Before the induction of anesthesia, a baseline blood glucose value was obtained. If the blood glucose at this time was <8.0 mmol/L, subsequent blood glucose measurements were performed immediately before CPB (pre-CPB), 15 min after the initiation of CPB (early CPB), approximately 15 min before separation from CPB (late CPB), and at the time of sternal closure. At any of these measurements, if the blood glucose was ≥8.0 mmol/L, an insulin (Humulin® R, Eli Lilly and Company, Indianapolis, IN) infusion of 2 U/h was started, and blood glucose was measured every 20 min until the end of the surgery. The insulin infusion was then adjusted according to the following sliding scale to a maximum of 20 U/h:

Blood glucose: action

<4.0 mmol/L: administer 25 mL of dextrose 50%/stop infusion

4.0–8.0 mmol/L: maintain current infusion rate if rate <8 U/h/if infusion rate ≥8 U/h set rate at 6 U/h

8.1–10.0 mmol/L: increase infusion by 2 U/h

10.1–12.0 mmol/L-increase infusion by 4 U/h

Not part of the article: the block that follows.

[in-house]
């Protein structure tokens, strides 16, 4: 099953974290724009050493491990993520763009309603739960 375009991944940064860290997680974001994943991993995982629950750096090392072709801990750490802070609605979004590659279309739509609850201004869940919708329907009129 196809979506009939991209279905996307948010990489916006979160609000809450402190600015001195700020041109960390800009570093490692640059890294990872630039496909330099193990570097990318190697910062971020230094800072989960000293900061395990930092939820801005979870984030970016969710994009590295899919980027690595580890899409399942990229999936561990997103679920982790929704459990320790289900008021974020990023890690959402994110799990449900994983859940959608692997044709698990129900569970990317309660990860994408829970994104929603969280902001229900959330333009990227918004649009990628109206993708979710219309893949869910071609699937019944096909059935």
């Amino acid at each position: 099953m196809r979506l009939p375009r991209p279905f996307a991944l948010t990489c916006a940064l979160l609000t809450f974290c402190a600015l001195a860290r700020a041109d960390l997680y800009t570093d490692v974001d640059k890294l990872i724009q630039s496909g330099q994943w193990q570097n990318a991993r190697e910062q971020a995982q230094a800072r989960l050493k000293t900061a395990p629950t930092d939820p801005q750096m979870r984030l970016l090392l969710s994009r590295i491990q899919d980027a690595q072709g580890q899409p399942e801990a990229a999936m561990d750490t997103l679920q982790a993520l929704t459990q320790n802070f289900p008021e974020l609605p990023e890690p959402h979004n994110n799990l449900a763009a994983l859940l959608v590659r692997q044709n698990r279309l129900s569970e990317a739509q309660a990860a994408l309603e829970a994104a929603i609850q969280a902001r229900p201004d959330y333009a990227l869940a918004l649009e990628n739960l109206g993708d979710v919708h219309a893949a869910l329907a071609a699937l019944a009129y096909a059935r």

12.1–14.0 mmol/h-increase infusion by 6 U/h

>14.0 mmol/h-increase infusion by 8 U/h

Before the induction of anesthesia, a baseline blood glucose value was obtained. A 2-U priming bolus of insulin was followed by an insulin infusion of 5 mU·kg−1·min−1. Additional boluses of insulin were given during the equilibration period before CPB if the blood glucose remained >6.0 mmol/L according to the following sliding scale:

Blood glucose:action

6.1–8.0 mmol/L: 2 U of insulin IV

8.1–10.0 mmol/L: 4 U of insulin IV

10.1–12.0 mmol/L: 6 U of insulin IV

12.1–14.0 mmol/h: 8 U of insulin IV

>14.0 mmol/h: 10 U of insulin IV

Ten minutes after commencing the insulin infusion and when the blood glucose was <6.0 mmol/L, a variable continuous infusion of glucose (dextrose 20%) supplemented with potassium (40 mEq/L) and phosphate (30 mmol/L) was administered to preserve normoglycemia (4.0–6.0 mmol/L) (18). The glucose infusion was started at 60 mL/h in nondiabetics and 30 mL/h in diabetics. The insulin infusion was discontinued at sternal closure. Arterial blood glucose was measured every 5 to 10 min throughout the procedure with the Accu-Chek® glucose monitor (Roche Diagnostics, Switzerland). Hyperglycemia was defined as blood glucose >6.0 mmol/L. Hypoglycemia was defined as blood glucose <3.5 mmol/L. Successful control of normoglycemia was defined as >95% of the glucose levels obtained after an equilibration period of 60 min within the target range of 4.0–6.0 mmol/L. Glucose infusion rates were recorded immediately before (pre-CPB), 15 min after CPB (early CPB) was started, approximately 15 min before the end of CPB (late CPB), during sternal closure, at the arrival in the ICU, and 2 h thereafter.